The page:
The converter holds a fair amount of ink for its size, and combining with the two ink windows on the barrel, I think this filling mechanism works well and the design around it is well thought of.

4. Nib Performance (7/10):

This pen has a stainless medium nib, which is the same as the perviously reviewed Lamy Studio Wild Rubin. There isn’t any issue with skipping or hard starts, and the nib writes well enough right out of the box. However, there aren’t much special characteristics about this nib. It’s not the smoothest. It doesn’t have the best ink flow. But it writes well enough, with a drier ink flow, and the performance is reliable and consistent. Perhaps that makes it a good daily writer.

5. Pen Cleaning and Maintenance (10/10):
The Lamy Al-star CopperOrange is easy to clean. The cartridge converter flushes the ink out of the pen considerably efficiently. I haven’t found any issue with cleaning this pen so far. The metal construction also makes the pen fairly durable. The coloured surface may get scratches over time, but the body itself is very durable. In addition, the self-serviceable nib is a welcoming feature.


Packaging: 8/10
Pen Design: 10/10
Filling System: 8/10
Nib Performance: 7/10
Pen Cleaning and Maintenance: 10/10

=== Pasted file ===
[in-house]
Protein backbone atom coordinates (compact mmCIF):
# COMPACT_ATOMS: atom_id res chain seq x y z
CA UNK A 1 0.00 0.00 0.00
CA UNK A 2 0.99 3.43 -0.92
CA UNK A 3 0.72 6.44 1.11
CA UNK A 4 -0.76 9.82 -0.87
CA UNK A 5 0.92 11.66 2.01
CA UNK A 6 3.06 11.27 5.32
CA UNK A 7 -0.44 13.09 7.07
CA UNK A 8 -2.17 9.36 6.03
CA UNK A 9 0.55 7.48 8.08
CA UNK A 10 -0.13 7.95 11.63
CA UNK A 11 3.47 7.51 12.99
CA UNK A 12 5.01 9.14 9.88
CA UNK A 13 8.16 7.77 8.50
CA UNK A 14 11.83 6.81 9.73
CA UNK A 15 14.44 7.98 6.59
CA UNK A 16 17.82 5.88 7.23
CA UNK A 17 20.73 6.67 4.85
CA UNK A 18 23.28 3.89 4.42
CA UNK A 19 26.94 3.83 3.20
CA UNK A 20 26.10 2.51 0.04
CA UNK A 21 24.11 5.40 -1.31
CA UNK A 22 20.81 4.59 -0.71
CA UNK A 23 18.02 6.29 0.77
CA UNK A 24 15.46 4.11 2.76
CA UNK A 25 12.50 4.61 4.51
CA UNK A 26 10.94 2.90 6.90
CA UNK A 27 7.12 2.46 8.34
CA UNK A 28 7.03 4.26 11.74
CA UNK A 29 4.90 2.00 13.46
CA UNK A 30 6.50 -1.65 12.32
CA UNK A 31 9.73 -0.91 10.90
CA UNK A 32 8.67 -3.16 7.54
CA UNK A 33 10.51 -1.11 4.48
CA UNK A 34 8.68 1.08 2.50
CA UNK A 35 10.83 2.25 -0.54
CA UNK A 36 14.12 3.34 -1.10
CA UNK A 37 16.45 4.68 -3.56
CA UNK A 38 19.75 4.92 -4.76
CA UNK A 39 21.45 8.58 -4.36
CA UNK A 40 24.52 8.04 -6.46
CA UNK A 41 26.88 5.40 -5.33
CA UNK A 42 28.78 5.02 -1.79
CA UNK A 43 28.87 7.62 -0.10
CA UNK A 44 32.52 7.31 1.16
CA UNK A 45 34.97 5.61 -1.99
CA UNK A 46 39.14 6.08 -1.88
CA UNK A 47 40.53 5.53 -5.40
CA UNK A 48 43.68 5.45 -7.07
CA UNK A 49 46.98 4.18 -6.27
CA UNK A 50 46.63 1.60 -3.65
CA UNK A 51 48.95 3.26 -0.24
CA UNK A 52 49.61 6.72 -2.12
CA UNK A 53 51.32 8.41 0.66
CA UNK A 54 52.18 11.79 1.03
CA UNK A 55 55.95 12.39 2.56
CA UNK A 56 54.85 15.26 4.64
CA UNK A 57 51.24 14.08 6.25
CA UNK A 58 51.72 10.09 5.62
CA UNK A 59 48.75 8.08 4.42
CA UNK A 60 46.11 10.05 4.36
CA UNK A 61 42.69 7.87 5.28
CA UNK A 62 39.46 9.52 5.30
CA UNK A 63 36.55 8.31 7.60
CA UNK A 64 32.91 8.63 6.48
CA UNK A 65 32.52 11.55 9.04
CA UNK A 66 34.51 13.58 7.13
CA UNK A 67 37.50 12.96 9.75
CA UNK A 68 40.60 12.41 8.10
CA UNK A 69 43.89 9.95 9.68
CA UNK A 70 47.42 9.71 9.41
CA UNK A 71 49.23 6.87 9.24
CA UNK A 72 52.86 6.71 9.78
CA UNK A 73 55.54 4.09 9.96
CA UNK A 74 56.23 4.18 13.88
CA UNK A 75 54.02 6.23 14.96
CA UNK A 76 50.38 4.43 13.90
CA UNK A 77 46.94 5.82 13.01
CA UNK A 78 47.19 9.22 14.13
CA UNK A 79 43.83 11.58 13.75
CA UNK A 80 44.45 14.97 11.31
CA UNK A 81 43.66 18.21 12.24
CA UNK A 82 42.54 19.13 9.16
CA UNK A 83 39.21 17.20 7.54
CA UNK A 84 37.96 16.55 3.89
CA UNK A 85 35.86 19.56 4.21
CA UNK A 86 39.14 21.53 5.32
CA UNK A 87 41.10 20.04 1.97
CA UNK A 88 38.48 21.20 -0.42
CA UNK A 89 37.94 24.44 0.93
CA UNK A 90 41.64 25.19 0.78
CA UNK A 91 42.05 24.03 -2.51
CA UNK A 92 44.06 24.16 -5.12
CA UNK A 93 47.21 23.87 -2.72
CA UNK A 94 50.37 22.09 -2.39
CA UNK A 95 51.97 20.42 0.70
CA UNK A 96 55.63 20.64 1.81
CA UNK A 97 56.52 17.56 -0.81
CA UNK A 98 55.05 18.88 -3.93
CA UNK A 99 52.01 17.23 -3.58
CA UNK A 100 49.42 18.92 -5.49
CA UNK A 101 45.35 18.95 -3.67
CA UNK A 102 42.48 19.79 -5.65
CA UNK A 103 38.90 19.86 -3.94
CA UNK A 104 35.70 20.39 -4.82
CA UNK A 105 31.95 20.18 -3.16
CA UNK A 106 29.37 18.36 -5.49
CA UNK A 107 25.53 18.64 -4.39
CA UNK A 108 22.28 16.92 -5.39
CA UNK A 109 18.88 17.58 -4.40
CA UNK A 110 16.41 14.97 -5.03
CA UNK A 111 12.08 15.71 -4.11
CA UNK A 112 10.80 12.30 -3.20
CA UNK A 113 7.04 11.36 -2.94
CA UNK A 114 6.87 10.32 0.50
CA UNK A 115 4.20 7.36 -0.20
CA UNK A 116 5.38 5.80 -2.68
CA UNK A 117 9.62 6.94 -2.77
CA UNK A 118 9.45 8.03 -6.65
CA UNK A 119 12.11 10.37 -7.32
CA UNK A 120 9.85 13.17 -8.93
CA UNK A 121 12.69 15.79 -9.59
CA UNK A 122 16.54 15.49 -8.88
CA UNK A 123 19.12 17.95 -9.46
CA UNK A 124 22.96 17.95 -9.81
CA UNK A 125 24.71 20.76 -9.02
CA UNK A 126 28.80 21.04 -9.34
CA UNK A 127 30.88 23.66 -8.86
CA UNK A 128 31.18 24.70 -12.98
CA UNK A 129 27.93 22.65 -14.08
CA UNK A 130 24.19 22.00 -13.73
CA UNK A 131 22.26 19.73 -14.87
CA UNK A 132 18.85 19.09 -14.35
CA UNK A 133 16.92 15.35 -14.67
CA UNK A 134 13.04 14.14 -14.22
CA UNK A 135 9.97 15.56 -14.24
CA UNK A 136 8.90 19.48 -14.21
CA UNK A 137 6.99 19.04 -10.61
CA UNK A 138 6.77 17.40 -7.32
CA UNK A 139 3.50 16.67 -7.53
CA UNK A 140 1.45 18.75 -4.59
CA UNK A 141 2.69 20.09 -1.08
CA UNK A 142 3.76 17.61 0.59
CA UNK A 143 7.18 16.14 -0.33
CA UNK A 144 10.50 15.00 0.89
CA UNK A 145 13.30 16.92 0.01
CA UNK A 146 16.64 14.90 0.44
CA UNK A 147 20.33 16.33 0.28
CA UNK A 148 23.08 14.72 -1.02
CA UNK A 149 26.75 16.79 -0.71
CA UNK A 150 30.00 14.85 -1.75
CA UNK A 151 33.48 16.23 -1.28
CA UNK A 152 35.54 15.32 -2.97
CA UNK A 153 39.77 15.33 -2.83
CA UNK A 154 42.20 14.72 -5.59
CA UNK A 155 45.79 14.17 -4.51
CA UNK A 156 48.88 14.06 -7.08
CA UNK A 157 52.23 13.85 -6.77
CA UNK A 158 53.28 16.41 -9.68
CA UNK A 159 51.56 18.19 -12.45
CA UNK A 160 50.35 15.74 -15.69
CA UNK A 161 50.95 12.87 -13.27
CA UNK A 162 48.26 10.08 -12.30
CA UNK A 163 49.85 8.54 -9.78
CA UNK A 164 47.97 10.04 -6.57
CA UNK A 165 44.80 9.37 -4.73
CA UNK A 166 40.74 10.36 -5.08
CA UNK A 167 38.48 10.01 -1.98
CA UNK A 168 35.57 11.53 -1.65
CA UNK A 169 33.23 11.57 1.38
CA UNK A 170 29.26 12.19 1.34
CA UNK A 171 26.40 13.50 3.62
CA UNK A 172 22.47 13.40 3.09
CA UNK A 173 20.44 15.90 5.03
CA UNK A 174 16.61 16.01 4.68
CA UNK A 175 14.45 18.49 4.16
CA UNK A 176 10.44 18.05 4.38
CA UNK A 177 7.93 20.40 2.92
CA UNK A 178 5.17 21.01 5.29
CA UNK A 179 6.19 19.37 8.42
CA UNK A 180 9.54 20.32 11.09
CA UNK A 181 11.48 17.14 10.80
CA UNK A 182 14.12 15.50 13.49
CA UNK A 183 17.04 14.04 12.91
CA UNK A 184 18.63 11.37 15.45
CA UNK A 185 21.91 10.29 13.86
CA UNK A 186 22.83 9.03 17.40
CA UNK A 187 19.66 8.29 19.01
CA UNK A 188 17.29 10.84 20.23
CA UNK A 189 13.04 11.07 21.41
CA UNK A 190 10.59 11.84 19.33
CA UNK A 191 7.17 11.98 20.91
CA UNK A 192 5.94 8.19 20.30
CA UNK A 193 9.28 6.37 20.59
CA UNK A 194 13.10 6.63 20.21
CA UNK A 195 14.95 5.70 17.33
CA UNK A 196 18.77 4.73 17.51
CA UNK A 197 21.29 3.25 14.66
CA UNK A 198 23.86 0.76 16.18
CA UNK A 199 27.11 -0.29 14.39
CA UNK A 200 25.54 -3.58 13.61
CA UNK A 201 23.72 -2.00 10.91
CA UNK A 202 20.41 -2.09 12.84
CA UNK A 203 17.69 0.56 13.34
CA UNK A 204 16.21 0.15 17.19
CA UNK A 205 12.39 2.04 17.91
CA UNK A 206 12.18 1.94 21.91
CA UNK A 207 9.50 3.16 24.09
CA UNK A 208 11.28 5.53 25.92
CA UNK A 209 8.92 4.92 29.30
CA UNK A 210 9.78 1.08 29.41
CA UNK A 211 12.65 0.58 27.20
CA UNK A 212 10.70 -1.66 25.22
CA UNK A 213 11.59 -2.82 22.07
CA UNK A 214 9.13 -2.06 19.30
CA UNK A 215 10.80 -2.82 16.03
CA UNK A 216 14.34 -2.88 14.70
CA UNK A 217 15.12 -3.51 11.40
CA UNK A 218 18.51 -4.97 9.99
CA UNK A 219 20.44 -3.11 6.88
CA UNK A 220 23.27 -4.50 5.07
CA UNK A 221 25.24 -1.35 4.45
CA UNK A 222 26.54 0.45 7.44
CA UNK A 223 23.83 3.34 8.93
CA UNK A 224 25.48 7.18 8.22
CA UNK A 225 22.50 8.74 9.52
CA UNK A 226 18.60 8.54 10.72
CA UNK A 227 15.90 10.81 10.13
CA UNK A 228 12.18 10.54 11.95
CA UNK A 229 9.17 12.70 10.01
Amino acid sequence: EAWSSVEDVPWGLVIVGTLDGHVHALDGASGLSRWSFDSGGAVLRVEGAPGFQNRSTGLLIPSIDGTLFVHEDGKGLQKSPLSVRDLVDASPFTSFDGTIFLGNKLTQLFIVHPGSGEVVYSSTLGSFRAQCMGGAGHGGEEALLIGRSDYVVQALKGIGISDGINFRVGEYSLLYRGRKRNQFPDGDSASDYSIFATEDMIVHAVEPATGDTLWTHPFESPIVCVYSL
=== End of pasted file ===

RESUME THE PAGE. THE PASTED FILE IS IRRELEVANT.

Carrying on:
Total: 43/50

The Lamy Al-star CopperOrange special edition is one of my favourite offerings from Lamy. The colour of the pen is so perfect that I wish more pens are made in this shade of orange.
In my opinion, the best feature of this Lamy Al-star CopperOrange is its beautiful orange colour. This is one of my favourite colour and I couldn’t really say no to it, when I first saw the pen. This shade is not too bright, and has a very warm feel. I really wish more pens can be made with this beautiful shade.
The Lamy Al-star line is a slight step-up from the Safari line, which the pen body is made from plastic instead of aluminum. The metal construction makes the Al-star look more refined. Being lightweight, its length is still very decent and even if it can be a bit back-heavy, posting the cap still makes the pen very usable.